- Games, Toys, and Hobbies
How to Fight Video Game Addiction
Does Video Game Addiction Exist?
They say with any addiction that the first step to recovery is understanding you have a problem. However, something like video game addiction is easy to fall into and not recognize. I personally was addicted to video games for years and ended up struggling to make my way out of it. I didn't even realize I had a problem until friends started getting really angry that I wasn't showing up for anything. In the end I promised myself that any time someone asked me to go somewhere with them I would have that as the highest priority over video games and finally broke free.
I still love video games of course but feel I have broken free from something that was dragging me down. Here I will bring up some behaviors to watch for and some ways to start breaking free from video game addiction.
My Video Game Addiction
It started quite quickly. I had only played games like The Oregon Trail and other lower quality computer games, but then in High School I got a better computer that could run higher quality games such as World of Warcraft. I had been interested in this game so I bought it and began playing it. Needless to say this was quite a jump in technology and I was enthralled. I started off slow but started playing more and more. I began thinking about what I would do when I got home from whatever. I stopped doing homework. I stopped talking with friends outside of class. I slowly started cutting out everything but the game.
As my straight As fell my grandmother decided something was wrong and that I had to stop playing on my computer. Of course this only made it so I had to hide my habit more. I began to play through the night and stopped sleeping. This just led to more questions because though I got homework done i was constantly tired and grades were still slipping. Was I being abused? Was I ill? Depression? Something had to be wrong.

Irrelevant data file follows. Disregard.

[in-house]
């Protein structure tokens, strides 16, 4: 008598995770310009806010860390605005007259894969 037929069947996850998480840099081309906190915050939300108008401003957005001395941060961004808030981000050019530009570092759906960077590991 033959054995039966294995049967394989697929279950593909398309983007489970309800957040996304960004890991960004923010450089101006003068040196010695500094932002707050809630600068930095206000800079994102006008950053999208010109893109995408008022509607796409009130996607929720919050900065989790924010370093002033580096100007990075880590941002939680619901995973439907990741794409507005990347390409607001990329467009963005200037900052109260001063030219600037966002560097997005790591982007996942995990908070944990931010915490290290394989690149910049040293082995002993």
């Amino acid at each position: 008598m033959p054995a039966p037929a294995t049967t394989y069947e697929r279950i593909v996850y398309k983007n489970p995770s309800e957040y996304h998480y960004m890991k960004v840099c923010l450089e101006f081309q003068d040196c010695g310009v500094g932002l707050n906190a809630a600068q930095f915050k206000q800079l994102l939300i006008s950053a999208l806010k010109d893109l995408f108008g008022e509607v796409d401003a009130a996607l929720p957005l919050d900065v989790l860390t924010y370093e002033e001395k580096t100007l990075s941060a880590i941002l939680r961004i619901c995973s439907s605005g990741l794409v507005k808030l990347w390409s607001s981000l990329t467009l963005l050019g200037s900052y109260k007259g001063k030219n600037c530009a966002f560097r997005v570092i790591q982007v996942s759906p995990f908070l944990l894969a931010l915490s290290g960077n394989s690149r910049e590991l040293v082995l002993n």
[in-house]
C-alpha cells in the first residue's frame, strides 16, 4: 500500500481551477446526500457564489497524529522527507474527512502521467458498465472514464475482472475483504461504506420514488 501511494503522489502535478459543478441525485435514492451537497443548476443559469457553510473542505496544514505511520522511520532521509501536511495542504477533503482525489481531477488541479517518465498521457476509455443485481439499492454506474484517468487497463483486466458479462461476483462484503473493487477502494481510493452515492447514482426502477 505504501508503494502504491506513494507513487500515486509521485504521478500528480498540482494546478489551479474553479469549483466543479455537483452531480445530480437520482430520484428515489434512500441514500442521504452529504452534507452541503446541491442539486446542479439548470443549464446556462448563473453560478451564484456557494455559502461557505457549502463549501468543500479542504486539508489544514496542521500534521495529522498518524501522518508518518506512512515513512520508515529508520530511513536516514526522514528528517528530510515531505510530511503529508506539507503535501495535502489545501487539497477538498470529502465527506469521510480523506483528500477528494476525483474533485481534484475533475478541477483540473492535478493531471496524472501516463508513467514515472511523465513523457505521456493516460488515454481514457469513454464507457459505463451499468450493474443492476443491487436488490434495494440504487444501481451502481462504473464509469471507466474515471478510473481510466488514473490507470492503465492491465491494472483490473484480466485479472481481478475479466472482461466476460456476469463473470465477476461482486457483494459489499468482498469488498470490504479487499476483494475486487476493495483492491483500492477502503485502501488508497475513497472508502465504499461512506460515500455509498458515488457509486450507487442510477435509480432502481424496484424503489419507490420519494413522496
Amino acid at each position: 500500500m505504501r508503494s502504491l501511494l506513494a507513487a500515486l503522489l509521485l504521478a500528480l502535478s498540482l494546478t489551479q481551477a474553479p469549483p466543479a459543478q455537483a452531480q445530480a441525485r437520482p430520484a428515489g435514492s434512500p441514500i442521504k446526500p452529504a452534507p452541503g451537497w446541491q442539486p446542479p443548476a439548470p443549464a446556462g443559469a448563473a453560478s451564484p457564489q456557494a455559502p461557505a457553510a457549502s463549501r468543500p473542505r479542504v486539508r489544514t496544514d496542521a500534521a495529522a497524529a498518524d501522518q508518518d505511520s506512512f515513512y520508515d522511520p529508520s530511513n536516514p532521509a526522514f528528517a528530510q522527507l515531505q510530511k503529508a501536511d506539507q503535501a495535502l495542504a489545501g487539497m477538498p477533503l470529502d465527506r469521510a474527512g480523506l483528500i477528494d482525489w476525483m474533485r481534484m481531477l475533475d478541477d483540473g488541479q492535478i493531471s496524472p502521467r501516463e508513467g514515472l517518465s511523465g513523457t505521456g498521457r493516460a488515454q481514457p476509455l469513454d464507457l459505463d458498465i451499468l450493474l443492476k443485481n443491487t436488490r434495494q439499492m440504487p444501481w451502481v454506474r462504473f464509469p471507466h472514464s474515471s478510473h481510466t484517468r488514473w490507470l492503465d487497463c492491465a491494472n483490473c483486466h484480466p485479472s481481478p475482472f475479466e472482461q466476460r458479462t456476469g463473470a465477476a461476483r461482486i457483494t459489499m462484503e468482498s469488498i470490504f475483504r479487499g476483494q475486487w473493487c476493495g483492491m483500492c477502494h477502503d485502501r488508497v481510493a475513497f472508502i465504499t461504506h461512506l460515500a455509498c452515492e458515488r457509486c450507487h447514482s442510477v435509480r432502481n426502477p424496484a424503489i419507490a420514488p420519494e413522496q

I disregarded everything being said to me about the subject until I saw a TV commercial about addiction and a lot of the symptoms matched what was happening. It was what started me wondering if I had a problem or not.
Certain Suspicious Symptoms
People that are addicted to something often do not realize it. - Phrases like "I don't need to play, its just fun." If it is addiction this will often unravel if something comes up and interrupts game play. This can be said to anyone or to yourself but always ends in irritation if an interruption occurs.
Addiction leads to shame.
- Even if you aren't aware of it yourself, addiction can lead to shame. I often was trying to hide my game playing and redirect discussions to other things. I would often lie about things I had to do in order to get more time to play which just made the situation worse.
Constant thought about something could be a sign of addiction.
- I was constantly planning on what I would do when was able to play the game. I was distracted and it made my life go down in quality by lowering my grades and making friends tired of being put off.
People suffering from addiction would be angered at it being withheld.
- When my video game was threatened I usually got really angry and even threw tantrums.
The Road to Recovery
An infomercial happened to point out something I did not know about myself. I was shocked and amazed. However I realized this was something that I needed to know about myself and change. It started with a confession to myself and after that a confession to my mother and people I had been ignoring. I slowly started playing less and less until I was only playing an hour or two a day and put in my self imposed rules about never putting games above real people.
Of course it was not some magical switch that flipped at will. I had to struggle with it a bit. I still love video games of course and play them constantly but I know I can put them down whenever I want. It is quite liberating. I suggest if anyone you know (or yourself) has an addiction you consider seeking help if you think you cant do it on your own.
If you do feel that you are struggling with any addiction there are several things that you should consider. Firstly, why you want to change. This can help you a lot - I wanted a change for the better for my life. Other reasons could be love of family, love of friends, or even simple things like being able to have a job and buy stuff. Secondly you might want to get a therapist or even a good friend that you can talk with. Lastly, if it is a dangerous addiction you will want to call a help line and/or a good friend as soon as possible.
If you need support, please explore: http://www.helplinecenter.org/